Summary: A proper understanding of God's character and His grace toward His own people will help preserve us from presumptuous sin.
“Who has measured the waters in the hollow of his hand
and marked off the heavens with a span,
enclosed the dust of the earth in a measure
and weighed the mountains in scales
and the hills in a balance?
Who has measured the Spirit of the LORD,
or what man shows him his counsel?
Whom did he consult,
and who made him understand?
Who taught him the path of justice,
and taught him knowledge,
and showed him the way of understanding?
Behold, the nations are like a drop from a bucket,
and are accounted as the dust on the scales;
behold, he takes up the coastlands like fine dust.
Lebanon would not suffice for fuel,
nor are its beasts enough for a burnt offering.
All the nations are as nothing before him,
they are accounted by him as less than nothing and emptiness.” 
The motto, “For God and Country,” or variants thereof, is often appropriated by armed forces throughout the world. The German armed forces from the days of the Kaiser through the Third Reich issued belt buckles with “Gott Mit Uns” (God With Us) emblazoned on them.  Obviously, God was less than approving of the actions of the Nazi regime; however, nations continually promote the thought of divine approval of their actions. Even during my brief stint in the United States Marines, we were told that our job to was defeat “godless communism.” The implication was that we were the godly forces working against the forces of darkness. Similar justification for violence, rape and enslaving others is used today by Islamists intent on compelling the world to bow before their perverted idea of a god.
The idea that God approves of actions often serves to justify decisions made not only by nations, but by denominations, by churches and even decisions made by individual Christians. The thought is that God is surely with us; therefore, He approves of what we have decided to do. Thus convinced, mankind is capable of performing horrendous deeds, act with callous disregard for the rights or dignity of others while blatantly dishonouring God. Tragically, we Christians are not immune from committing evil in the Name of the True and Living God.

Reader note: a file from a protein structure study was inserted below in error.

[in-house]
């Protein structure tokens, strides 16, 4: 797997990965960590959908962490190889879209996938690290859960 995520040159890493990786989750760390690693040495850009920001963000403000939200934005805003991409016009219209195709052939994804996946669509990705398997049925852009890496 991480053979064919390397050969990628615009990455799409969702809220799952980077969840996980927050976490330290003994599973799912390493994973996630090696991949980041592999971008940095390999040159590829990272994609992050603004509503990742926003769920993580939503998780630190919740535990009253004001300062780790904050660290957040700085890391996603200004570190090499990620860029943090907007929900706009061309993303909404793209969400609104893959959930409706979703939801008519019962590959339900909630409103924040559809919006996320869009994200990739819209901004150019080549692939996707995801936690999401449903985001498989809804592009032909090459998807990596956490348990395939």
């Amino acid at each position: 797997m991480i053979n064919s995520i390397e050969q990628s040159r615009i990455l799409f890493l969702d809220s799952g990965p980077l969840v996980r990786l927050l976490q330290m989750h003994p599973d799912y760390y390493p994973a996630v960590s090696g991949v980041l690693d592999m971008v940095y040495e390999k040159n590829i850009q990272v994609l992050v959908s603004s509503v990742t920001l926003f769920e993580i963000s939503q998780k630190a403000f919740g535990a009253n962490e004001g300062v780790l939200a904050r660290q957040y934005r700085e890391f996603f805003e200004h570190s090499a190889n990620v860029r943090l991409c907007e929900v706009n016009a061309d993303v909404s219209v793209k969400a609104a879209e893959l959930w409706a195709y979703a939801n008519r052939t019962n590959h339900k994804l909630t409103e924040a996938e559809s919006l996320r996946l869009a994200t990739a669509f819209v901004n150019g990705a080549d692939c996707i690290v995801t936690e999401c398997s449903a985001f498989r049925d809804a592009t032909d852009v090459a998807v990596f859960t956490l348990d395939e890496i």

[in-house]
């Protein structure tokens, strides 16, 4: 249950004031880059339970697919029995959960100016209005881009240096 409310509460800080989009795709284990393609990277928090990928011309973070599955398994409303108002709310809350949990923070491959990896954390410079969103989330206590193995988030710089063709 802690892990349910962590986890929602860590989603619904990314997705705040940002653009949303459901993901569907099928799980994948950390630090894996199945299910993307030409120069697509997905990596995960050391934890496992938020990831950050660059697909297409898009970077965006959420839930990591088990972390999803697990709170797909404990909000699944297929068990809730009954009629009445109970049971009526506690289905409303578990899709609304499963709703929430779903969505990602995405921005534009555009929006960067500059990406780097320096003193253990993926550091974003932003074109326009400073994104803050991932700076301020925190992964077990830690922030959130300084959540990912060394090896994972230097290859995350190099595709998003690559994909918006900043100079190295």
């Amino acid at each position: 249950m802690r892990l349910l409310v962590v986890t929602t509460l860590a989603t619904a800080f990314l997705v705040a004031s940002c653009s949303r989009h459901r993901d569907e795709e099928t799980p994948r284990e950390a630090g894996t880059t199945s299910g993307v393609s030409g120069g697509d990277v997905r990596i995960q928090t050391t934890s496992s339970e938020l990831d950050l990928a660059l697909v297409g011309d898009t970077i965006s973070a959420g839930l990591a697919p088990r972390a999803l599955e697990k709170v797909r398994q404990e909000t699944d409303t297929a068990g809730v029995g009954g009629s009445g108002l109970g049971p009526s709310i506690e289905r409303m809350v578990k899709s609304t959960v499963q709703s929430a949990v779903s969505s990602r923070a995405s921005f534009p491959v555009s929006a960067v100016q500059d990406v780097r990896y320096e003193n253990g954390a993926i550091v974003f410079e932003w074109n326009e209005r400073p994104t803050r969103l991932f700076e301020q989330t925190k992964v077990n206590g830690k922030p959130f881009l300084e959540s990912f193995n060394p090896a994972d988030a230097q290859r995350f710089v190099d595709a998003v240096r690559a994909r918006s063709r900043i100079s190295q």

I am convinced that a proper view of God would dispel many of the misperceptions we employ when endeavouring to justify our chosen actions. Our tendency as fallen beings is to rationalise our actions, justifying our own choices in our own minds and then asking God to approve our chosen actions. Let’s try to think through this issue in this message.
THE TRUE AND LIVING GOD — The chapter before us is an apologia of God’s Person and Character. God begins by charging Isaiah to comfort His people.
“Comfort, comfort my people, says your God.
Speak tenderly to Jerusalem,
and cry to her
that her warfare is ended,
that her iniquity is pardoned,
that she has received from the LORD’s hand
double for all her sins.”
[ISAIAH 40:1, 2]
Isaiah moves quite smoothly into a Messianic prophecy pointing forward to the ministry of John, who is known as “the Baptist” [ISAIAH 40:3-5]. Undoubtedly you will remember that this particular prophecy is cited in each of the Gospels.  Clearly, John understood that he was the fulfilment of the prophecy, for as he answered the religious leaders when they questioned him, John declared, “I am the voice of one crying out in the wilderness, ‘Make straight the way of the Lord,’ as the prophet Isaiah said” [JOHN 1:23].
Isaiah also hears a voice declaring comfort arising from the endurance of God’s Word.
“A voice says, ‘Cry!’
And I said, ‘What shall I cry?’
All flesh is grass,
and all its beauty is like the flower of the field.
The grass withers, the flower fades
when the breath of the LORD blows on it;
surely the people are grass.
The grass withers, the flower fades,
but the word of our God will stand forever.”
The message of divine comfort continues as the LORD, through the prophet reveals His character. He speaks of His gentleness and of His tender care for His people [ISAIAH 40:9-11]. At this point, however, the prophet shifts His attention to several specific characteristics of the Living God. Isaiah speaks of God, defining Him by those characteristics that will comfort His people—characteristics that are revealed through His enduring Word. Isaiah speaks of God’s power, God’s wisdom and God’s grace. Let’s focus on these attributes for a brief while.
The first attribute Isaiah focuses attention on is God’s power. Whenever we speak of divine power, we could speak of God’s might. Isaiah speaks of God measuring the waters in the hollow of His hand. It is a poetic statement of God’s greatness. In a similar vein, Isaiah speaks of God marking off the heavens, measuring the dust of the earth, weighing the mountains in scales and the hills in a balance. We understand this is poetic licence; we are incapable of imagining a scale or balance so large. What we do understand is that God knows what He has created. His power is matched by His knowledge. This is a comfort to His people.